2

I decompile a VC++ application in IDA 7, and I often find vftables referencing the same function multiple times, like the one I called "Object__pure" here, part of a "heavy-base" Object class inherited by almost every other class in the application:

seg002:008F4748     const Object::`vftable' dd offset Object__free ; DATA XREF: Object__ctor+12↑o Object__dtor+A↑o Object__copy+16↑o
seg002:008F474C         dd offset Object__vsub_7D0990
seg002:008F4750         dd offset Object__vsub_7D09A0
seg002:008F4754         dd offset Object__pure
seg002:008F4758         dd offset Object__pure
seg002:008F475C         dd offset Object__pure
seg002:008F4760         dd offset Object__pure
seg002:008F4764         dd offset Object__vsub_47B660

Child classes in my executable inheriting from Object typically have their own custom functions instead of those "pure" (how I called them) ones in their vtable.

Not really knowing what that could be, I gave it the name "pure", thinking about it like a virtual or pure virtual call. The function itself does nothing other than calling a completely empty Object__vsub_80CD50:

seg000:007E4580     Object__pure proc near ; CODE XREF: <lots!>
seg000:007E4580
seg000:007E4580     a1  = dword ptr -4
seg000:007E4580     arg_0= dword ptr  8
seg000:007E4580
seg000:007E4580 000     push    ebp
seg000:007E4581 004     mov     ebp, esp
seg000:007E4583 004     push    ecx
seg000:007E4584 008     mov     [ebp+a1], ecx
seg000:007E4587 008     mov     eax, [ebp+arg_0]
seg000:007E458A 008     push    eax
seg000:007E458B 00C     mov     ecx, [ebp+a1] ; this
seg000:007E458E 00C     call    Object__vsub_80CD50 ; Call Procedure
seg000:007E4593 00C     mov     esp, ebp
seg000:007E4595 004     pop     ebp
seg000:007E4596 000     retn    4 ; Return Near from Procedure
seg000:007E4596     Object__pure endp

...

seg000:0080CD50     Object__vsub_80CD50 proc near ; CODE XREF: <lots again!>
seg000:0080CD50
seg000:0080CD50     var_4= dword ptr -4
seg000:0080CD50
seg000:0080CD50 000     push    ebp
seg000:0080CD51 004     mov     ebp, esp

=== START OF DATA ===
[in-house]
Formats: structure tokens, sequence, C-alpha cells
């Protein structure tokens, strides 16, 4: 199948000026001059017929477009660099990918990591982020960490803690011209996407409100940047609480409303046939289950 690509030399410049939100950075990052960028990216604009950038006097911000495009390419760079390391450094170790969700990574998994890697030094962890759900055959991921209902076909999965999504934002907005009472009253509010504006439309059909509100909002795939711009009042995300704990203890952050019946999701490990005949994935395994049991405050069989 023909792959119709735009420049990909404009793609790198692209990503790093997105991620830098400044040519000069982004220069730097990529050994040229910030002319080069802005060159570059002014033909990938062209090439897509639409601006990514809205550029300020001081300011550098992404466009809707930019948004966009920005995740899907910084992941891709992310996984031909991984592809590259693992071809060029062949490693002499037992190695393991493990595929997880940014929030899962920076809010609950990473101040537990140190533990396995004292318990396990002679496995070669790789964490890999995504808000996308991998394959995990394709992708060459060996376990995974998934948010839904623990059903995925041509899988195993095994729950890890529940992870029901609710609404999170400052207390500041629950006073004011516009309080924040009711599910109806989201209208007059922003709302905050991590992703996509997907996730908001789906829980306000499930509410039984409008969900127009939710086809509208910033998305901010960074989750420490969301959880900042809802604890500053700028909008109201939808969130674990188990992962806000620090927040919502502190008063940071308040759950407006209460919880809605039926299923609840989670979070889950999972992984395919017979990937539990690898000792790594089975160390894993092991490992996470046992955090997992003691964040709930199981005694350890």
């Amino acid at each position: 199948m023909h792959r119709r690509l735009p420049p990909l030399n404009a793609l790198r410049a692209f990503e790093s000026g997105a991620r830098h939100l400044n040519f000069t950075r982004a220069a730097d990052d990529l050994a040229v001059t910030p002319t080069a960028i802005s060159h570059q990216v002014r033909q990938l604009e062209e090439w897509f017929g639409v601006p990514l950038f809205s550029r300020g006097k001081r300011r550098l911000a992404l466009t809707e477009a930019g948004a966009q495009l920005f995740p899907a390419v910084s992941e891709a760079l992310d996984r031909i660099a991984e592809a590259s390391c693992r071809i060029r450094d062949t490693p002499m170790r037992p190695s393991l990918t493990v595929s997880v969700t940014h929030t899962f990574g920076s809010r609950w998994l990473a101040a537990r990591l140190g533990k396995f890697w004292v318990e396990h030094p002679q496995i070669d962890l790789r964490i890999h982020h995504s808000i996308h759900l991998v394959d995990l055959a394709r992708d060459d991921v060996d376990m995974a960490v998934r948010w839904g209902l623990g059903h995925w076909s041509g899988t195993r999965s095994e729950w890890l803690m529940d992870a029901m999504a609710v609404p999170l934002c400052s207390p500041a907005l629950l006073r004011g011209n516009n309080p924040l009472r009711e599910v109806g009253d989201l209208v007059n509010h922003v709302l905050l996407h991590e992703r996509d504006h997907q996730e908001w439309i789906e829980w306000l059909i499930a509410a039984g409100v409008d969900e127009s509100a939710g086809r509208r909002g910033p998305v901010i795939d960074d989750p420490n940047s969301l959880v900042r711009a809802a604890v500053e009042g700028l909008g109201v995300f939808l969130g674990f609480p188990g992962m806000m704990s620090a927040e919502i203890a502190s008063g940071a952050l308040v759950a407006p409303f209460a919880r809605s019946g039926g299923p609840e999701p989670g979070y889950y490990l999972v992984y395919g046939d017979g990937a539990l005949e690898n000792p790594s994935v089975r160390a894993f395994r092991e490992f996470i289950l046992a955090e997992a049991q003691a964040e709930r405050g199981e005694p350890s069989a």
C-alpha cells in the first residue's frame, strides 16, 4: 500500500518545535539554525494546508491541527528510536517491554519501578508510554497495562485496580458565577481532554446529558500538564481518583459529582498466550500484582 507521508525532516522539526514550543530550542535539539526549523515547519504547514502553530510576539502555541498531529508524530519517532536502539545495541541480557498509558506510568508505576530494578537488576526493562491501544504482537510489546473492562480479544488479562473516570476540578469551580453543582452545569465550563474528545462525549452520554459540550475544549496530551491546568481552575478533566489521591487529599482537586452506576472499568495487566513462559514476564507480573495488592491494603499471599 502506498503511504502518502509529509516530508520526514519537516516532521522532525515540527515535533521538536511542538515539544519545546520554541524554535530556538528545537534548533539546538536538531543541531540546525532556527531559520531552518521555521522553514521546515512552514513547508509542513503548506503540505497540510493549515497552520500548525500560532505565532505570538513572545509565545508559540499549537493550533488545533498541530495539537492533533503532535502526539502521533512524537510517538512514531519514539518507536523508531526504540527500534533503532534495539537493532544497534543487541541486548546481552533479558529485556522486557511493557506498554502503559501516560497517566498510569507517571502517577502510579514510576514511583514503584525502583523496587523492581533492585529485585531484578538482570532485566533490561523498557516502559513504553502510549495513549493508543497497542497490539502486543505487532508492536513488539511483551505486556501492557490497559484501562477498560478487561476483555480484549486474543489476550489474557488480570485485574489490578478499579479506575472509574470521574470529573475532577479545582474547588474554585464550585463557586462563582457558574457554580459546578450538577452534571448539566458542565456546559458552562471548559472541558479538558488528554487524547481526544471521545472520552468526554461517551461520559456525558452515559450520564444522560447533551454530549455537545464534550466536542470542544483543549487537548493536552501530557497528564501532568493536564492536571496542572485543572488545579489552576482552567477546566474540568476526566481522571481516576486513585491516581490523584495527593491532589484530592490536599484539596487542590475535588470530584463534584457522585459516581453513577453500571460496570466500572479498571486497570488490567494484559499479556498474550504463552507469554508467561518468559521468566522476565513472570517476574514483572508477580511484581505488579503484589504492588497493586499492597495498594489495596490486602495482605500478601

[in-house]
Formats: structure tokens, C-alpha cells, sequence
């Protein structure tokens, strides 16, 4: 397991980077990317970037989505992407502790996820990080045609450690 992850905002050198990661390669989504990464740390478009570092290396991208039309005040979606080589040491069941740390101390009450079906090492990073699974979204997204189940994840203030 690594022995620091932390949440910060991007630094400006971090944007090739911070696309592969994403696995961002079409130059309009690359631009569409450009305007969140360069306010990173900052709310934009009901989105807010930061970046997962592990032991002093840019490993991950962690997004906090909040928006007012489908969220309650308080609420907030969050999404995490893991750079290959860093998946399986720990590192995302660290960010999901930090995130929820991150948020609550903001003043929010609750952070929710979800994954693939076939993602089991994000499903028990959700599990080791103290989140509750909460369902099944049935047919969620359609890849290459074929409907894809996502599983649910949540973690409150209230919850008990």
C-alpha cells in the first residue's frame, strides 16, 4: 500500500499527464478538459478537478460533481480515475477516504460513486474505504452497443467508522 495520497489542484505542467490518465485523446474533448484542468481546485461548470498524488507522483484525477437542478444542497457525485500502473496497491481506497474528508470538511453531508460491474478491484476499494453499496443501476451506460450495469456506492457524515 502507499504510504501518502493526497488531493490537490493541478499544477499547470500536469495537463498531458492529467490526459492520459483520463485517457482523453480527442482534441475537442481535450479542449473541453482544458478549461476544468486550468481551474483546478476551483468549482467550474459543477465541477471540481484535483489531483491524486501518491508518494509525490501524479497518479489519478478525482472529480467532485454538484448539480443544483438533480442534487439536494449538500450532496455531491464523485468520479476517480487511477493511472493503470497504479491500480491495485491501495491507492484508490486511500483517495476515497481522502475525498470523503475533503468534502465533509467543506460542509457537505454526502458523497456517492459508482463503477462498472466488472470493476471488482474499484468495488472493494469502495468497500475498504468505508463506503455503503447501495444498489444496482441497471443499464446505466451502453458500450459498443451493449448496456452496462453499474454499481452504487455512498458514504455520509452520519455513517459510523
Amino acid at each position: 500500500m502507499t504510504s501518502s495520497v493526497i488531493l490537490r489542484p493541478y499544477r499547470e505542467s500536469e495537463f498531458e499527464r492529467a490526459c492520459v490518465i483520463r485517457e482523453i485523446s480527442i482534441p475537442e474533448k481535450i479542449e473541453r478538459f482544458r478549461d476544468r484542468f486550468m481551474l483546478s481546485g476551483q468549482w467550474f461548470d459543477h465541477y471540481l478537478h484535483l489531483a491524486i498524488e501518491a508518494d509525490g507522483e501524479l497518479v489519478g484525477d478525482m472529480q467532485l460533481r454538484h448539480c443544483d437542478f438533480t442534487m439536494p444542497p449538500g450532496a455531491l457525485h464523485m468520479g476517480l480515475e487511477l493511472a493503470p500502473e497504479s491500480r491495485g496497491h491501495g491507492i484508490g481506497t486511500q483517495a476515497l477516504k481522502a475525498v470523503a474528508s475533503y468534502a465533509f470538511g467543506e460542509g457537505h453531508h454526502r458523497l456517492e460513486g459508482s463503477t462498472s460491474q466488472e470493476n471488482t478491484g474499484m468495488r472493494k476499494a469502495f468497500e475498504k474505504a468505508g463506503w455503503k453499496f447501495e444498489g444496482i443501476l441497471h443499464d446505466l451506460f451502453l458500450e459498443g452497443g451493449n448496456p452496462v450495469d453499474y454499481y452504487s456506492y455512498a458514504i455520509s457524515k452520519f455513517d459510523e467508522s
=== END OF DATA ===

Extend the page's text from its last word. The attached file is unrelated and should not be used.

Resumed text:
seg000:0080CD53 004     push    ecx
seg000:0080CD54 008     mov     [ebp+var_4], ecx
seg000:0080CD57 008     mov     esp, ebp
seg000:0080CD59 004     pop     ebp
seg000:0080CD5A 000     retn    4 ; Return Near from Procedure
seg000:0080CD5A     Object__vsub_80CD50 endp

Why is such a function referenced multiple times? Is it due to optimization, unifying functions that do nothing? Are those functions typically virtual / pure virtual?

  • 2
    These two functions don't exactly do "nothing". They both consume an integer from the stack, even if they don't do anything with it. Thus, it may be remnants of debuggin helpers. A more typical "empty" routine would just be retf; a 'pure' virtual function may output a warning. – usr2564301 Dec 25 '17 at 20:39
  • Thanks for the information, the note about debug remnants is interesting. About the methods doing nothing, isn't the last method (vsub_80CD50) even effectively doing nothing if interpreted like a __thiscall (which it seems to be), just pushing over the this pointer in ecx, but then returning immediately? – Ray Dec 25 '17 at 22:21
  • The second routine ends with retn *immediate*, so it also removes a value from the stack. If you look up where it is called from, you will see an extra argument is pushed – apart from initializing ecx (and possibly other registers). – usr2564301 Dec 26 '17 at 10:16
  • 4
    Under certain conditions, the compiler may optimise different source code functions with the same implementation to use the same object code when compiled. – Ian Cook Dec 26 '17 at 10:56
2

As I guessed and was confirmed in the comments, this is apparently some compiler optimization reusing methods executing the same logic.

This got clear to me when I reversed the methods of one of the more specific objects, like the data stream reader / writer here:

seg002:008F4FC4     const DataStream::`vftable' dd offset DataStream__readByte ; DATA XREF: DataStream__ctor+12↑o
seg002:008F4FC8         dd offset DataStream__readWord
seg002:008F4FCC         dd offset DataStream__readDword
seg002:008F4FD0         dd offset DataStream__readBytes
seg002:008F4FD4         dd offset DataStream__canReadWrite
seg002:008F4FD8         dd offset DataStream__writeByte
seg002:008F4FDC         dd offset DataStream__writeWord
seg002:008F4FE0         dd offset DataStream__writeDword
seg002:008F4FE4         dd offset DataStream__writeBytes
seg002:008F4FE8         dd offset DataStream__canReadWrite

You can see that the methods canRead and canWrite were simply optimized into one method (which I named canReadWrite) as the logic for both is the same (hexrays output):

bool __thiscall DataStream::canReadWrite(DataStream *this, int lengthRequired)
{
    return this->members.pData <= this->members.pDataEnd
        && this->members.pDataEnd - this->members.pData >= lengthRequired;
}

It may be the case that some other data stream class (like a read- or write-only one) will implement each method differently (returning simply false for said cases), but not in this class.

Thus, for an even more generic base class like Object above, a lot of methods do nothing specific in particular, and are optimized into one.

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